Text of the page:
JUN 04, 2014
Why The FCA Recent Comments Aren't What They Are Cracked Up To Be
The U.K. financial regulation body, the Financial Conduct Authority (FCA) announced a new regulatory initiative designed to encourage innovation.
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The U.K. financial regulation body, the Financial Conduct Authority (FCA) announced a new regulatory initiative designed to encourage innovation. Several days later, one Bitcoin site picked up on the news with and framed it in a Bitcoin light, which has led to some of the largest media outlets in the industry covering it in the same way: The FCA announced a project designed specifically to help Bitcoin companies. The truth is more nuanced and far less significant than that.
The U.K. has lax regulatory financial controls compared to many countries when it comes to digital currencies. That has already made the country a favorite among Bitcoin start-ups. The head of the FCA did made some encouraging comments, as the agency has in the past, but nothing was announced about virtual companies specifically.
FCA Chief Executive Martin Wheatly announced Project Innovate last week, a “fast-track” initiative with the intention of bringing innovation to the financial sector. While any word of regulation is sure to make some in the Bitcoin community more than a little apprehensive, Wheatly stressed that their goal is to promote innovation and not stifle it. He talked about a more friendly relationship between the FCA and financial institutions, and stated he wanted the FCA to lay out clear regulations while still allowing for a large amount of freedom in the industry.
That is what the bulk of the speech focused on. Within that speech there was a decent amount of talk about emerging technologies and trends in the financial sector, and within that: two whole words devoted to Bitcoin itself. This doesn't appear to be the long awaited clarification of the U.K.'s stance on cryptocurrencies and it certainly isn't the agency announcing that it supports Bitcoin or bitcoin-based businesses.
Instead, it is simply a small but encouraging sign that the head of its regulatory agency at least sees the potential for innovation in the Bitcoin space and that he wants to encourage all innovation.
Far more time in the speech was devoted to things like using artificial intelligence to provide investment advice and the potential implications of that.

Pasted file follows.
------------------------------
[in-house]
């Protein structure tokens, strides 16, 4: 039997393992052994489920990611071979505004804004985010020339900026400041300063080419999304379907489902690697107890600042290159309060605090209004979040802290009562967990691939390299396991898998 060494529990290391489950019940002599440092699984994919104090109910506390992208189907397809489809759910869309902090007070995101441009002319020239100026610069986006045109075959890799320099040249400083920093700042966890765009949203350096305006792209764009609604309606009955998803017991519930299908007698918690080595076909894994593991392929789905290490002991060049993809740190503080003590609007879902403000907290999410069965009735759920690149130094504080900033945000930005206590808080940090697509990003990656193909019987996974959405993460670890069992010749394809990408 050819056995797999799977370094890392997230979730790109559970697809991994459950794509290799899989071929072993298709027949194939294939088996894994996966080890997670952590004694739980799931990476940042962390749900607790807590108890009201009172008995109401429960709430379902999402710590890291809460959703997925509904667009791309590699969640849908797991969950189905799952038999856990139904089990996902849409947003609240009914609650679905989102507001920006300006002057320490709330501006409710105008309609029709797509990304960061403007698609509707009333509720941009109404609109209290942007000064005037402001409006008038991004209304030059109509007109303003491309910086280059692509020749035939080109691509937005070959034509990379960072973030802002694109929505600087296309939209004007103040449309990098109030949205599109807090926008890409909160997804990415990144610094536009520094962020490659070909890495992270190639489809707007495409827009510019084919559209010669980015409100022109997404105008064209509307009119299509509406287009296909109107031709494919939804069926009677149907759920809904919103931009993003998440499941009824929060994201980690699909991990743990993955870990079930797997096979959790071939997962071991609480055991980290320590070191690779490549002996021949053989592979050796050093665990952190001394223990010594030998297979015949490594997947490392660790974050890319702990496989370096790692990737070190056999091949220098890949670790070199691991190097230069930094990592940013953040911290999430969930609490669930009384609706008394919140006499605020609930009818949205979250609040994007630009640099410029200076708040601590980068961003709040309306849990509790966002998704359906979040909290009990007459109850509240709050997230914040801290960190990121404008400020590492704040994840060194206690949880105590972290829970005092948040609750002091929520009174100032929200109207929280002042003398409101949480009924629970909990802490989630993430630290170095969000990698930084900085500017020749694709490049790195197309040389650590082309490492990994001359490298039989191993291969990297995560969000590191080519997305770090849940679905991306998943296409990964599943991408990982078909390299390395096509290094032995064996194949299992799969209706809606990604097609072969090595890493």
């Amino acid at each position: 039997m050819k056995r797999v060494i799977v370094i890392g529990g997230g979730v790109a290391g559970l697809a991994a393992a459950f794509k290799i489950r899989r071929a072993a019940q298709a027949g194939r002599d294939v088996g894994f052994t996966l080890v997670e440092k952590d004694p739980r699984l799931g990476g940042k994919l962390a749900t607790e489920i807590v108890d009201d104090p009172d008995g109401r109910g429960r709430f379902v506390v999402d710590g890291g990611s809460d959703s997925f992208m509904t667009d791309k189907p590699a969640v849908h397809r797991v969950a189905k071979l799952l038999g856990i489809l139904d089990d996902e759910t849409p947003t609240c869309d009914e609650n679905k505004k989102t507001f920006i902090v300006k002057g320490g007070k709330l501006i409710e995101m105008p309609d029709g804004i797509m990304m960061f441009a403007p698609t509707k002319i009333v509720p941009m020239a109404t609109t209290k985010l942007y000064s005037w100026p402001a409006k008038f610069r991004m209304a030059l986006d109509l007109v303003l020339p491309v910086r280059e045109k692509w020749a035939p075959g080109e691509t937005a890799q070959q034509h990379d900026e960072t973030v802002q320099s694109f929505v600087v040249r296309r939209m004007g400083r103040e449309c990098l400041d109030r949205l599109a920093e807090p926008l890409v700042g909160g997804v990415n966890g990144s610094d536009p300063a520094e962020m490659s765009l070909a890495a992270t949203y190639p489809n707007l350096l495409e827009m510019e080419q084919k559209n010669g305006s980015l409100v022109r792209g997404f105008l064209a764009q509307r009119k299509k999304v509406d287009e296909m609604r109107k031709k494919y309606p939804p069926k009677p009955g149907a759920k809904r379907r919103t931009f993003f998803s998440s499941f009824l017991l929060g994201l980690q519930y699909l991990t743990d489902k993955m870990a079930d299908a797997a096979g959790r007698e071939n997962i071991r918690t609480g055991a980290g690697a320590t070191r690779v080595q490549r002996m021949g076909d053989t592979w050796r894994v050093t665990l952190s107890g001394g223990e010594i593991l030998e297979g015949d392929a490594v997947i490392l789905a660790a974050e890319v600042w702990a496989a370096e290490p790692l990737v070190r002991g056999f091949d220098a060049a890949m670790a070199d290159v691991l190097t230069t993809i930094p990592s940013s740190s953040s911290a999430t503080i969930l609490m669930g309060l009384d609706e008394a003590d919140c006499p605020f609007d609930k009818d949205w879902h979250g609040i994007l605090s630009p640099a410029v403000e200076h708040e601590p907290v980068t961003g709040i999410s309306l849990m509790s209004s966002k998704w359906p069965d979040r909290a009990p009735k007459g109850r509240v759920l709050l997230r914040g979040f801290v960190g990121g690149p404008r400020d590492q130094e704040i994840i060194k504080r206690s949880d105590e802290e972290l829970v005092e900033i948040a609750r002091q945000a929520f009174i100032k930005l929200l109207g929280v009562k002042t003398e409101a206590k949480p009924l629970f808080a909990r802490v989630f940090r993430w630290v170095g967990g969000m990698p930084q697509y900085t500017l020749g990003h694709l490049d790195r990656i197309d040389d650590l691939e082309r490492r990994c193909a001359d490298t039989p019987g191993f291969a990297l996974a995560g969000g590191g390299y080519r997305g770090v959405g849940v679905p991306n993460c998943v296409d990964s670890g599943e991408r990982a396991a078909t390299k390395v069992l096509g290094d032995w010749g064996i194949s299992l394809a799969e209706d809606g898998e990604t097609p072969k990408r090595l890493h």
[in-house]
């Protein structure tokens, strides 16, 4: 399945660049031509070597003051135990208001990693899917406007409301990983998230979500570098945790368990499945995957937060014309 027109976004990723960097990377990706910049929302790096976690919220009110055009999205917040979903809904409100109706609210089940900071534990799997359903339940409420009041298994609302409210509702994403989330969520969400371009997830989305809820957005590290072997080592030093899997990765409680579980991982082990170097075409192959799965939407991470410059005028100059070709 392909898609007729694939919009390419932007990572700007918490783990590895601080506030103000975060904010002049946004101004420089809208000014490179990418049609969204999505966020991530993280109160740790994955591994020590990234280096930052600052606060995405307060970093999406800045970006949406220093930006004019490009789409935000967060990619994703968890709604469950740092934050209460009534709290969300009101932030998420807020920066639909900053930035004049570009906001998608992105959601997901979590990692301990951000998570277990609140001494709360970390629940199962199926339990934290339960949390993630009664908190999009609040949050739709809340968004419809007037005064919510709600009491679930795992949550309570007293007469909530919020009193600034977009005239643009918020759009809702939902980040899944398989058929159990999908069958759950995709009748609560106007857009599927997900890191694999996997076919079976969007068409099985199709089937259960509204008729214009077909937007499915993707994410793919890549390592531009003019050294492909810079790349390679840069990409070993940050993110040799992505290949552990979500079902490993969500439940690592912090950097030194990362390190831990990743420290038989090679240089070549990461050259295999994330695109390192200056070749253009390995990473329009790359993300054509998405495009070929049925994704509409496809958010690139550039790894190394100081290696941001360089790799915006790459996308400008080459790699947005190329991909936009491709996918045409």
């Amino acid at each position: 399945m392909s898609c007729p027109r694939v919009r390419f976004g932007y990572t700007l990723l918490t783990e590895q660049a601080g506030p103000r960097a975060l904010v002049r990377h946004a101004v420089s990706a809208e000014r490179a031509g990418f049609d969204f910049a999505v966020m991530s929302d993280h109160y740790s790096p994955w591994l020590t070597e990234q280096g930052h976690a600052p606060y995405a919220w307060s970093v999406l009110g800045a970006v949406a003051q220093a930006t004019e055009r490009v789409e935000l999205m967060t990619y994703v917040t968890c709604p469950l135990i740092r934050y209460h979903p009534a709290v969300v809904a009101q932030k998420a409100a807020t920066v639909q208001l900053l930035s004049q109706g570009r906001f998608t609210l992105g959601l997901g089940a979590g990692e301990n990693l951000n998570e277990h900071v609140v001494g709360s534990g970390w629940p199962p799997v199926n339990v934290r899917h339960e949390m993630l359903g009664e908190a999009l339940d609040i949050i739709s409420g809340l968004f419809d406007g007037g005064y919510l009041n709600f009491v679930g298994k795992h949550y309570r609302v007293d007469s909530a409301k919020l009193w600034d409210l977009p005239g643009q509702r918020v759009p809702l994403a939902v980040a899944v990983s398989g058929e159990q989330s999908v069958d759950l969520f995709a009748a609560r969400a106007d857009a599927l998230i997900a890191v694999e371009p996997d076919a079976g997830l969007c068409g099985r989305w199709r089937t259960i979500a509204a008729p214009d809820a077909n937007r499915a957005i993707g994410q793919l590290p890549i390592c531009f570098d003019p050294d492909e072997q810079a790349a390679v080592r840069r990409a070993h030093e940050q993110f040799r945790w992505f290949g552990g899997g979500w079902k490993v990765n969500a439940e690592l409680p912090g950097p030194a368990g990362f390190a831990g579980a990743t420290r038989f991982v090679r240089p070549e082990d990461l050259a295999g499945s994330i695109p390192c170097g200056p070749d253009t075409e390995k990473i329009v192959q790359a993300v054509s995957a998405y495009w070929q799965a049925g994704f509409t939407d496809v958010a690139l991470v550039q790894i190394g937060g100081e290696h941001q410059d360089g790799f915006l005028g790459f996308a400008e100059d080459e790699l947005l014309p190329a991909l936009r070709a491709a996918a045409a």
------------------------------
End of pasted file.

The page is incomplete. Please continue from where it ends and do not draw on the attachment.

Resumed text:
From reading the speech's draft (and it is possible to misinterpret a speech when reading it) it seems Wheatly is more interested in starting a conversation about the need for regulation in the future, rather than advocating any specific policies.
Still, what Wheatly did say is encouraging, as short and overblown as it has become. After wondering aloud what the FCA can do to “more broadly serve the needs of innovative businesses?” Wheatly said this:
“In scope here, a number of important areas, including: digitalisation; big data analytics; venture capital; virtual currencies, crowd funding; and peer-to-peer – many of which are (or indeed have already) transformed finance in improbable timescales.”
Perhaps more encouraging than him actually mentioning “virtual currencies,” is some of the language he used while laying out Project Innovate. Wheatly stated that “it’s an imperative for regulators to be standing on the right side of progress[,]” when it comes to innovation and technology. However, when pointing to tech companies in the U.K. as examples, he exclusively mentioned fiat based companies.
One thing that may become important to bitcoin start-ups in the near future was the announcement that the FCA would issue waivers to companies that don't fall strictly within their regulations but can prove their system is beneficial for consumers. That description seems to fit Bitcoin companies, but Wheatly did not mention them specifically.
While it is encouraging to hear London's top financial regulator speak positively about the need for regulations that allow for, rather than stifle innovation, Wheatly never got into any specifics and never committed himself or the agency to any policies. Regulators go back on their promises all the time, especially unelected ones that are funded by financial institutions that may have a vested interest in seeing the cryptocurrency tide pull back.
It is great to see that the FCA is taking new technologies seriously and it is great to see Wheatly try and jump start that conversation. However, I wouldn't be celebrating the coming clarification of the U.K.'s stance on cryptocurrencies until those regulations are actually clarified. It is important to note that Bitcoin only make up a small part of a far larger speech that focused heavily on fiat regulation.